# Time above ground question involving ratio

In the vertical jump, an athlete starts from a crouch and jumps upward to reach as high as possible. Even the best athletes spend little more than 1.00 s in the air (their "hang time"). Treat the athlete as a particle and let ymax be his maximum height above the floor.

To explain why he seems to hang in the air, calculate the ratio of the time he is above ymax/2 moving up to the time it takes him to go from the floor to that height. You may ignore air resistance.

v = u + at
s = ut + 1/2at^2

The wording of this question is really confusing me. So I need to calculate the ratio of the time he is above ymax/2 (t1) : the time it takes him to go from the floor to ymax/2 (t2)? So its just the ratio t1:t2?

mfb
Mentor
Right.
While it is not necessary, I think it is useful to calculate both t1 and t2, and calculate the ratio based on those two values.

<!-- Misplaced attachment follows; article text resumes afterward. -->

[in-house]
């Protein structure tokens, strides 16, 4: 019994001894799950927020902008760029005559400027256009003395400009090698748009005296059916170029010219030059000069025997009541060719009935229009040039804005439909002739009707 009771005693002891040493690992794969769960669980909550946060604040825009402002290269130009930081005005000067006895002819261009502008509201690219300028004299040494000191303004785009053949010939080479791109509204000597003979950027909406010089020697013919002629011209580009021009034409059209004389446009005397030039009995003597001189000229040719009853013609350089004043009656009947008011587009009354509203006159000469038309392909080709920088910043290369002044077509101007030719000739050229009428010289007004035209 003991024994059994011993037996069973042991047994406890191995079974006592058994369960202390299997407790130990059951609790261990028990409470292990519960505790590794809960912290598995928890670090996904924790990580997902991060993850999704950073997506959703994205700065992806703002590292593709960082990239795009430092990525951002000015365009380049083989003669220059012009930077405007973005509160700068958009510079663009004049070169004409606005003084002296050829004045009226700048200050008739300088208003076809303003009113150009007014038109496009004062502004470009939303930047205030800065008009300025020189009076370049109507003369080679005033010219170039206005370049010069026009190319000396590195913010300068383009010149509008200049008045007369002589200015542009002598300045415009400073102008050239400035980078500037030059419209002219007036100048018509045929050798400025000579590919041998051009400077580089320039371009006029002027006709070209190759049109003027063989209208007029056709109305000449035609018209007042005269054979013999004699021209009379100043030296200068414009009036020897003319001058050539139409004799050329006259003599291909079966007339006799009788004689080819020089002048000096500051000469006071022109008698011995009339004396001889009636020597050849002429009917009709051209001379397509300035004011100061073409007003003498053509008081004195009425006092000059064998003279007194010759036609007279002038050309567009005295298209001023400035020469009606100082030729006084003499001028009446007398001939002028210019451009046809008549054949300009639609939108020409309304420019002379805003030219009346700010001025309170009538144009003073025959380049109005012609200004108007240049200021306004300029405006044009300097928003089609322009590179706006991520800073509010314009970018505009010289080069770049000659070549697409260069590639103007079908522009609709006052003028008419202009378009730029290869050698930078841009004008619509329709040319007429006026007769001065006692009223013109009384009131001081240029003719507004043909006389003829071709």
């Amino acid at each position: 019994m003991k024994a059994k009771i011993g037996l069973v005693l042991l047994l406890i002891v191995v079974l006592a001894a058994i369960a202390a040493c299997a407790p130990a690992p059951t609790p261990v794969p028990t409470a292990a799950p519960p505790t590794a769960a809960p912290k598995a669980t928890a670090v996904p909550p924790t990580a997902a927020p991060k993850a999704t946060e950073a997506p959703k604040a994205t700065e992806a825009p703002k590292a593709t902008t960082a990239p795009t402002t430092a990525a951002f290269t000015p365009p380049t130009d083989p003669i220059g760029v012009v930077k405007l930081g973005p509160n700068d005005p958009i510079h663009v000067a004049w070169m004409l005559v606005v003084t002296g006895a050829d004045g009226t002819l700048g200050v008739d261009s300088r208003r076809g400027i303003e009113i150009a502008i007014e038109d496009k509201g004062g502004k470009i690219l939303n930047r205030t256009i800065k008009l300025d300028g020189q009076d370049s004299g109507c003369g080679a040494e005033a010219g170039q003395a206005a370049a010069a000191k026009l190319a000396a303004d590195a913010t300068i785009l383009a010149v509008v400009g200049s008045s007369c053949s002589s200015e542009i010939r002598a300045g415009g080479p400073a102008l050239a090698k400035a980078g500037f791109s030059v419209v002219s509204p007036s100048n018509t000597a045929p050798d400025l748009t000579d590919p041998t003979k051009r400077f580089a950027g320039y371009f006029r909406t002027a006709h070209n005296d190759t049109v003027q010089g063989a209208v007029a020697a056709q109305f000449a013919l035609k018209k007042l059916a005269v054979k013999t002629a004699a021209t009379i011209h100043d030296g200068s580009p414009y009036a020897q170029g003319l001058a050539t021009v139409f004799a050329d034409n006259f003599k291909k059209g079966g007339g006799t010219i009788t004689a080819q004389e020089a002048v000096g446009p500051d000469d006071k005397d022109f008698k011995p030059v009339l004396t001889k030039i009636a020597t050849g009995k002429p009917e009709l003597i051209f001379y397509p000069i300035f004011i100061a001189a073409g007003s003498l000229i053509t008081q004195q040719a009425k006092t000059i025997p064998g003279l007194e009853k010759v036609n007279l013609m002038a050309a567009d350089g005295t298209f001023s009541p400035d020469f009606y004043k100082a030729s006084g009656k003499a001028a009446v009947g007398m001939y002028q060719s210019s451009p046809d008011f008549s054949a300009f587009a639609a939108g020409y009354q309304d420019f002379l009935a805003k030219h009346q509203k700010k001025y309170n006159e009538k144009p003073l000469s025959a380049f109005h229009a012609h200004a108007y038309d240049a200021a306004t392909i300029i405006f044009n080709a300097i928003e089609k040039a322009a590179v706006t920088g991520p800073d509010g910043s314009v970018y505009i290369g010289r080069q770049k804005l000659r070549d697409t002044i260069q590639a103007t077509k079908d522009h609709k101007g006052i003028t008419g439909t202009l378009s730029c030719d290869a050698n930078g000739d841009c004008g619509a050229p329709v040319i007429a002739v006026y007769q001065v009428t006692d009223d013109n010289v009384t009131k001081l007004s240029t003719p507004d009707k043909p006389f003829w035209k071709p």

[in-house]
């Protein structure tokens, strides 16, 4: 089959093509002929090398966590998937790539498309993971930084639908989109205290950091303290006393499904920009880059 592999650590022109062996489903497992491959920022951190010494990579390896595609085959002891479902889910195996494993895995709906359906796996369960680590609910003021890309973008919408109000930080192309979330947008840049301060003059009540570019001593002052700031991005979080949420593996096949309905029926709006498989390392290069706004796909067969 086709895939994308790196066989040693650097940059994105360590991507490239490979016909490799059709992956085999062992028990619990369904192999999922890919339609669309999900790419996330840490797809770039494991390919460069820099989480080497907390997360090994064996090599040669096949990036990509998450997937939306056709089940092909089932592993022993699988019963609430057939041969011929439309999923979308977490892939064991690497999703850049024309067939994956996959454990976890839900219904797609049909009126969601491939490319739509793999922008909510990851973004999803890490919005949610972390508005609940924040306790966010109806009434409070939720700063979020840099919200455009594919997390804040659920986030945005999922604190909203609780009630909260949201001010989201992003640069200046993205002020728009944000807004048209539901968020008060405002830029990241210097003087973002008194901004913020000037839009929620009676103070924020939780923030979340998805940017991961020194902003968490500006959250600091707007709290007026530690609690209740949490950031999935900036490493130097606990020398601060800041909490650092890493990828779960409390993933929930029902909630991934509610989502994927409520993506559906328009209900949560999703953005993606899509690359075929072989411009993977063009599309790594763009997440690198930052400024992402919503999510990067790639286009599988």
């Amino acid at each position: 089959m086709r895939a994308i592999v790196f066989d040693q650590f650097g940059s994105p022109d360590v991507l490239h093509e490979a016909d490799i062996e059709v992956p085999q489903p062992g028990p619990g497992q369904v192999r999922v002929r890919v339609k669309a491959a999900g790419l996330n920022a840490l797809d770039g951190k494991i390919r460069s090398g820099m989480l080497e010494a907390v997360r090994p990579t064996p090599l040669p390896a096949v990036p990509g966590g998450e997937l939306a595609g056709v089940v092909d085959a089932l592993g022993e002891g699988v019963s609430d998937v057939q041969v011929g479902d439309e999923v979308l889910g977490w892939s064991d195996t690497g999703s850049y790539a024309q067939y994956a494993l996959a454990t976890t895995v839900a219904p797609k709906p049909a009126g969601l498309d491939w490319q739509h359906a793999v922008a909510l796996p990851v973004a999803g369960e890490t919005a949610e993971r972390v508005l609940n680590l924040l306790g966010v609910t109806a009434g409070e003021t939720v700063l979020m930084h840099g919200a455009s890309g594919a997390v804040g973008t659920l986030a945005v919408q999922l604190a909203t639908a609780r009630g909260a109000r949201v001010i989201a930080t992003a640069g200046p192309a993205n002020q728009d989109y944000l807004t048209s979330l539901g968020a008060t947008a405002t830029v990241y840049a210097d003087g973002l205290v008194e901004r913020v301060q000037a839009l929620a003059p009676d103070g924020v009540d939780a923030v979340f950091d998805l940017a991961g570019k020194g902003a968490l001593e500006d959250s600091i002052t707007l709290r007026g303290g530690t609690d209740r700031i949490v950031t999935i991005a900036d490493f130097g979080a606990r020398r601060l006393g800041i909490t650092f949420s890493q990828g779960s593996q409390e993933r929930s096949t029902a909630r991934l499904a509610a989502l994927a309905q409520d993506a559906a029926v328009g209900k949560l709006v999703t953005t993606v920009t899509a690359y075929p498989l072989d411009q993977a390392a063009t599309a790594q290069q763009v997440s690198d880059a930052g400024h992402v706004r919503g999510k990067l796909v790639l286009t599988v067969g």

Right.
While it is not necessary, I think it is useful to calculate both t1 and t2, and calculate the ratio based on those two values.

Ok I think I've calculated t1, but I don't think it is correct.. if you are doing a calculation for an object being thrown in the air, until it reaches the point where it is coming back down can you set v=0?

mfb
Mentor
Ok I think I've calculated t1, but I don't think it is correct..
It would be interesting to see your work.
if you are doing a calculation for an object being thrown in the air, until it reaches the point where it is coming back down can you set v=0?
At both points, the object is moving...

If moving up and down together takes 1 second, how long does it take to go up?

It would be interesting to see your work.
At both points, the object is moving...

If moving up and down together takes 1 second, how long does it take to go up?

ok so here is what I have done:

s = vt - 1/2at^2 -- I have never used this formula before, found it off google

s = ymax
a= -9.81 m/s^2
t = 0.5 (because that is half the total time to go up and down and I am just finding the up)
v = 0

ymax = 9.81 x 1/2 x 0.5^2 = 1.23m, so ymax/2 = 0.61m

mfb
Mentor
That is a good approach. Now you just need the time from the ground to 0.61m, or from 0.61m to 1.23m. Alternatively, use the symmetry and calculate the time from 1.23m to 0.61m.